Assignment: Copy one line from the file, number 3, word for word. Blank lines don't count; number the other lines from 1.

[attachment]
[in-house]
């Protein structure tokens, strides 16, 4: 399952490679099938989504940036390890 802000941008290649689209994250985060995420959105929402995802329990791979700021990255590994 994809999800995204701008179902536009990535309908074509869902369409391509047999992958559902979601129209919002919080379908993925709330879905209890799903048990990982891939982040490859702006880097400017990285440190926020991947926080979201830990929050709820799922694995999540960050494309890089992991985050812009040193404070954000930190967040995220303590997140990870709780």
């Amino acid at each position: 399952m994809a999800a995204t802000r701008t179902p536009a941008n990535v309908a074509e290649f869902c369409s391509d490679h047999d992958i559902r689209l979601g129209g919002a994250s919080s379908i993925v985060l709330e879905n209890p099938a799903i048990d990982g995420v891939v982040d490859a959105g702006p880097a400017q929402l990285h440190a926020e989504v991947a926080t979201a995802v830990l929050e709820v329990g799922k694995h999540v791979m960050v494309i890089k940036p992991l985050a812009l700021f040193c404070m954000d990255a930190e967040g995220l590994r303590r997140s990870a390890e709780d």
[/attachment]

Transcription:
């Amino acid at each position: 399952m994809a999800a995204t802000r701008t179902p536009a941008n990535v309908a074509e290649f869902c369409s391509d490679h047999d992958i559902r689209l979601g129209g919002a994250s919080s379908i993925v985060l709330e879905n209890p099938a799903i048990d990982g995420v891939v982040d490859a959105g702006p880097a400017q929402l990285h440190a926020e989504v991947a926080t979201a995802v830990l929050e709820v329990g799922k694995h999540v791979m960050v494309i890089k940036p992991l985050a812009l700021f040193c404070m954000d990255a930190e967040g995220l590994r303590r997140s990870a390890e709780d």